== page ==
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Council approves 'nimble, in-house team' to install pedestrian safety infrastructure

Crosswalk with pedestrian yield sign
Becca Costello
/
WVXU
A marked crosswalk in Northside with a sign telling drivers to yield to pedestrians.

Cincinnati Council approved a plan Wednesday to hire an internal work crew to install pedestrian safety infrastructure. The five-member team will paint crosswalks, put up new signage, and install things like rubber speed cushions and temporary bumpouts.

"We have unfortunately seen serious challenges from both a price and a competition and a time perspective," said Mayor Aftab Pureval. "And this new safety crew that this ordinance creates allows us to have a nimble, in-house team to respond to our neighborhoods' most urgent pedestrian safety needs more quickly and efficiently."

The crew will cost between $400,000 and $500,000 a year and the city will save up to $350,000 a year.

The ordinance approved Wednesday authorizes about $900,000 to start the program and operate it through the end of fiscal year 2023, which ends June 30, 2023. Start-up costs include new vehicles and equipment.

Council Member Jeff Cramerding says pedestrian safety has been a top priority since this council took office in January.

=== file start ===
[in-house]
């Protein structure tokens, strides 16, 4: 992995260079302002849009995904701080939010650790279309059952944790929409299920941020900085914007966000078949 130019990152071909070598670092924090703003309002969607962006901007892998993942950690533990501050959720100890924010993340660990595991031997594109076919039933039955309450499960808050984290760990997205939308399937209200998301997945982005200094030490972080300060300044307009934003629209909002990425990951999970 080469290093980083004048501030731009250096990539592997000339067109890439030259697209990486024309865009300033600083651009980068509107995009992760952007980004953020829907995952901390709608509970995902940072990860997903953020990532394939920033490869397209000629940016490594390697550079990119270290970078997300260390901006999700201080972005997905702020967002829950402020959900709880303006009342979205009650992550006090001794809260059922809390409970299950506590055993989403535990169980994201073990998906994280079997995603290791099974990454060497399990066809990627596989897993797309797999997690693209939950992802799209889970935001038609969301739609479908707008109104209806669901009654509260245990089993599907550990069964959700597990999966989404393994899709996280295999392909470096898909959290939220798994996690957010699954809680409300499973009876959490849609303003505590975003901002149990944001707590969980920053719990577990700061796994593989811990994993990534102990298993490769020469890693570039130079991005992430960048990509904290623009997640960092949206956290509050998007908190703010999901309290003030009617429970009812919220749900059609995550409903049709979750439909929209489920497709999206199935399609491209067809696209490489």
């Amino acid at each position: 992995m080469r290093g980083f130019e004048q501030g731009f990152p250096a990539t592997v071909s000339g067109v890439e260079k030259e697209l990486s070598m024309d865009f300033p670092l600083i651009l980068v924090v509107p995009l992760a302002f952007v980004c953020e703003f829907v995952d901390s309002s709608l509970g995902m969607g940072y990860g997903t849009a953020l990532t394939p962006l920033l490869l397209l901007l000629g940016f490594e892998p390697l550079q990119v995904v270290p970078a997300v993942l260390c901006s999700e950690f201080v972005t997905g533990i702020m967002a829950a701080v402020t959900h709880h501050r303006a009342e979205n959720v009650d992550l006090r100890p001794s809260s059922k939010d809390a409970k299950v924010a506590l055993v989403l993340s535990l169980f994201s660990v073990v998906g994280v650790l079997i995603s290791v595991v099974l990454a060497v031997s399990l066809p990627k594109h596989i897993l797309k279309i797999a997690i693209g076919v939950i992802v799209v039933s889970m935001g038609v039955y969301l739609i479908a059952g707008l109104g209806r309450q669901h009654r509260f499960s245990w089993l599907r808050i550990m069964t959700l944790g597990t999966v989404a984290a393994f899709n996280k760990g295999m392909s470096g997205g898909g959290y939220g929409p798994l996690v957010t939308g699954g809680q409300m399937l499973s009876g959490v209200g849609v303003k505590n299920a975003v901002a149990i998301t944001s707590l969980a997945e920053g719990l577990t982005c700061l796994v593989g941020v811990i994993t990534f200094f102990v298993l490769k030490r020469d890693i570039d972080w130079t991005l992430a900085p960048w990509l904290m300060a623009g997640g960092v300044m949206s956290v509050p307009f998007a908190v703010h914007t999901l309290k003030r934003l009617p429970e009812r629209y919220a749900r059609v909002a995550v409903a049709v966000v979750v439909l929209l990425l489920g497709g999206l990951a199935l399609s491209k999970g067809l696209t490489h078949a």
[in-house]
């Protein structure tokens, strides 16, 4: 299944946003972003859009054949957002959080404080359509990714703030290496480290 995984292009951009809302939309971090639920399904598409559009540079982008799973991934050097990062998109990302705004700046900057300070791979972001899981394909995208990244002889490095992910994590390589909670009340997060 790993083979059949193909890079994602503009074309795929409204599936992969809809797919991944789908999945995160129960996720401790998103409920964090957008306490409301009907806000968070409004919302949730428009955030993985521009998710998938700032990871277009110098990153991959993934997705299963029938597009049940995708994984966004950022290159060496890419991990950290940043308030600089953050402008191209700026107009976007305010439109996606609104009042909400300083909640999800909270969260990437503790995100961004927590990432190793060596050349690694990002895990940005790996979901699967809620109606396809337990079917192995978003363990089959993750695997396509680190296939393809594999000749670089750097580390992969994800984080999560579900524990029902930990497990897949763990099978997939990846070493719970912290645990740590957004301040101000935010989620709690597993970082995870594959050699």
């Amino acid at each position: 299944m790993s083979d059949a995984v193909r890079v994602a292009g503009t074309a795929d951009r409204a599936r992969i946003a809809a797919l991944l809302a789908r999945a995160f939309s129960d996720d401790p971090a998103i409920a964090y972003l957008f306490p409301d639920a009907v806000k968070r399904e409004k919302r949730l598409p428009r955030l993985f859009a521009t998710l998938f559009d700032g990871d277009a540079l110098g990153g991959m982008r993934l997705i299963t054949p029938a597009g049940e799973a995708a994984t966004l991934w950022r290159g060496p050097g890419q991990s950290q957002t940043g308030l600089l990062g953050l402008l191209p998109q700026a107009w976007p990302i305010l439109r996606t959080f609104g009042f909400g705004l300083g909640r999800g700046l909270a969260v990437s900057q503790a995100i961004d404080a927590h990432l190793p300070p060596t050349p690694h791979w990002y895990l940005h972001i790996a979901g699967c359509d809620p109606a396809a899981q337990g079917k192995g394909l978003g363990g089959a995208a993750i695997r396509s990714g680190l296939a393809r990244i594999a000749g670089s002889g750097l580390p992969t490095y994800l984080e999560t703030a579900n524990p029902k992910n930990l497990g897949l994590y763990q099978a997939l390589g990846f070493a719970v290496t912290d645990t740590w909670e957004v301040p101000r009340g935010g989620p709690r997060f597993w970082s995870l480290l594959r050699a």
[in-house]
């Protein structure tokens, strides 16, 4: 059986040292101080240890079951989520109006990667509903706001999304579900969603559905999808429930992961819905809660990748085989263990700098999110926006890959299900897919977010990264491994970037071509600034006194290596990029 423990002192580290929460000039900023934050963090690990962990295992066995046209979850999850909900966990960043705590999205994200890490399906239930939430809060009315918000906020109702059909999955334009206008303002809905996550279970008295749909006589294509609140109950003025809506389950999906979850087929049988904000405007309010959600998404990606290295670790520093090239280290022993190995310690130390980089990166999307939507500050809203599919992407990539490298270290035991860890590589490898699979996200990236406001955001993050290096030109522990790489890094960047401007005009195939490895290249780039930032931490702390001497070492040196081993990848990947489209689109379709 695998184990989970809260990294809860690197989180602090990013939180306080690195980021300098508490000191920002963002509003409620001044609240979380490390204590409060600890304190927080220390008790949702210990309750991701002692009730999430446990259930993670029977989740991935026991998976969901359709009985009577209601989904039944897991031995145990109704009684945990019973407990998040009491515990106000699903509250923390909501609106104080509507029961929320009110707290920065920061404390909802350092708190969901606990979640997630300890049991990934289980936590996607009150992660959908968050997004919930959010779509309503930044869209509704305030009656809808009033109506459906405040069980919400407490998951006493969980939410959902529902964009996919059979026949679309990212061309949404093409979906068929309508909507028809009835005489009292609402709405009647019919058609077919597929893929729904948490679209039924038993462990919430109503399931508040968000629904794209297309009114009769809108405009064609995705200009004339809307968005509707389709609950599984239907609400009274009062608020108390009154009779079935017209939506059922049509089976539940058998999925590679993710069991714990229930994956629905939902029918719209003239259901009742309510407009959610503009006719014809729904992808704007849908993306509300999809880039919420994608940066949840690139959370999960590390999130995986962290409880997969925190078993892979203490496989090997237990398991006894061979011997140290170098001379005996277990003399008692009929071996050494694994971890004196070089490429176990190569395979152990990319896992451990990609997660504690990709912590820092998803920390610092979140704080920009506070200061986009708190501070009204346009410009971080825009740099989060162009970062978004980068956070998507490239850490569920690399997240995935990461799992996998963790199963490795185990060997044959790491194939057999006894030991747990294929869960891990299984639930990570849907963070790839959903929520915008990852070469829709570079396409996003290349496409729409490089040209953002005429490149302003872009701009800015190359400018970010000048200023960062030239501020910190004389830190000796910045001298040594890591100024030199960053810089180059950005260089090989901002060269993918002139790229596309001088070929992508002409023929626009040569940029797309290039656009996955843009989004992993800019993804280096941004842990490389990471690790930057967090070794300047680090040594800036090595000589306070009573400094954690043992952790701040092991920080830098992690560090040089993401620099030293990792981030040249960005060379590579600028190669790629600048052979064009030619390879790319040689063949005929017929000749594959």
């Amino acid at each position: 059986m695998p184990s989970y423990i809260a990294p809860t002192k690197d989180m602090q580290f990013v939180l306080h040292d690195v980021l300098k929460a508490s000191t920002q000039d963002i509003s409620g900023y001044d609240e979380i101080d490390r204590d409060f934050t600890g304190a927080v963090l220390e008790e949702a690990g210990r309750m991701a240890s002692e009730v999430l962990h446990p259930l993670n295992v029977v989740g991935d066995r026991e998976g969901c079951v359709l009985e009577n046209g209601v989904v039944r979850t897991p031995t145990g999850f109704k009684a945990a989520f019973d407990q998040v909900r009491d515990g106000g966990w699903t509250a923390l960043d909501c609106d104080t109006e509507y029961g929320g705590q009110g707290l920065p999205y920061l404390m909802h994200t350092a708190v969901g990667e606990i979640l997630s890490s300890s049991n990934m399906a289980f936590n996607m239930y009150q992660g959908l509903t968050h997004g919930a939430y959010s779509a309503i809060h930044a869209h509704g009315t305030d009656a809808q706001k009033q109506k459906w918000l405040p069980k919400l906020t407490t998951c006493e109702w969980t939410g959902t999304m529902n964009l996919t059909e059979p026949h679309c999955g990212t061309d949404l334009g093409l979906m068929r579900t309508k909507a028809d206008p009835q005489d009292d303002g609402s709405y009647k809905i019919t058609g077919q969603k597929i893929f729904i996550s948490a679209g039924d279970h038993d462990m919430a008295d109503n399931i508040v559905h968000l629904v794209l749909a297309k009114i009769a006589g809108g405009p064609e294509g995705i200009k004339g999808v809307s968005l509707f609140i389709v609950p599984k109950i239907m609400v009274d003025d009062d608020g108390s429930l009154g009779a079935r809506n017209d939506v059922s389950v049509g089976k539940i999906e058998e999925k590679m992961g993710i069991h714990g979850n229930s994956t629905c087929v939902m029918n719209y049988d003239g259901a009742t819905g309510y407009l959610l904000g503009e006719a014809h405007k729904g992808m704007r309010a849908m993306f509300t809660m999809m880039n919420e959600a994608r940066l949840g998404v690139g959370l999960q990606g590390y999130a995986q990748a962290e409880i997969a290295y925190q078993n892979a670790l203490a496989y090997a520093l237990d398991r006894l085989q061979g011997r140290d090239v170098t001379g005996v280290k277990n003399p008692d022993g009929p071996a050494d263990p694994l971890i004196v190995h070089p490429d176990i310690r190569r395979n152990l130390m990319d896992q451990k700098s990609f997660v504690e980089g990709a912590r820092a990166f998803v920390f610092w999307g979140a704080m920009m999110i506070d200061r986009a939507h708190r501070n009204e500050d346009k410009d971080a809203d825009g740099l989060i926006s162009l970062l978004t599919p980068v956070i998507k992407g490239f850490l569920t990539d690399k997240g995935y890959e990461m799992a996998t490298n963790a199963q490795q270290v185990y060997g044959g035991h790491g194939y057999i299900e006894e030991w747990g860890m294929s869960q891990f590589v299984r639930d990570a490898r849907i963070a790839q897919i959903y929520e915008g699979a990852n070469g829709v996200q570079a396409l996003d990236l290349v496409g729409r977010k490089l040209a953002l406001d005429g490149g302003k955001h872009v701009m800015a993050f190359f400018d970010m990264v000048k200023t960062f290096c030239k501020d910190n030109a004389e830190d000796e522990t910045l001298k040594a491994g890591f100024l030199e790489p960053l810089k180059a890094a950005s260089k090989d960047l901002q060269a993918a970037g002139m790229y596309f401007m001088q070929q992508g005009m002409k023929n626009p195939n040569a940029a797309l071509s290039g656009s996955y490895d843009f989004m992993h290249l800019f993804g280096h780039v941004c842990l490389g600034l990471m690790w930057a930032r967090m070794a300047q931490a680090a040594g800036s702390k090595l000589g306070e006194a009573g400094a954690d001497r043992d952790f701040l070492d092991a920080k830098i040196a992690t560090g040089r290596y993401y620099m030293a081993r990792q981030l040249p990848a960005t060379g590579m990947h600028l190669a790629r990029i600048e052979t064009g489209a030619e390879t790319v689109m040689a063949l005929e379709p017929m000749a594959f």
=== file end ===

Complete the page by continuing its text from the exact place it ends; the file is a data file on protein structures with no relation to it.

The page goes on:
"There was not the political appetite to make a lot of these changes happen for a number of years," he said. "So we got very behind and now we have to catch up very quickly."

The crew could be up and running by early next year.

So far this year, drivers in Cincinnati have hit nearly 200 pedestrians. At least five people have been killed.

Becca Costello grew up in Williamsburg and Batavia (in Clermont County) listening to WVXU. Before joining the WVXU newsroom, she worked in public radio & TV journalism in Bloomington, Indiana and Lincoln, Nebraska. Becca has earned numerous awards for her reporting, including from local chapters of the Associated Press and Society of Professional Journalists, and contributed to regional and national Murrow Award winners. Becca has a master's degree in journalism from Indiana University and a bachelor's degree from Cincinnati Christian University. Becca's dog Cincy (named for the city they once again call home) is even more anxious than she is.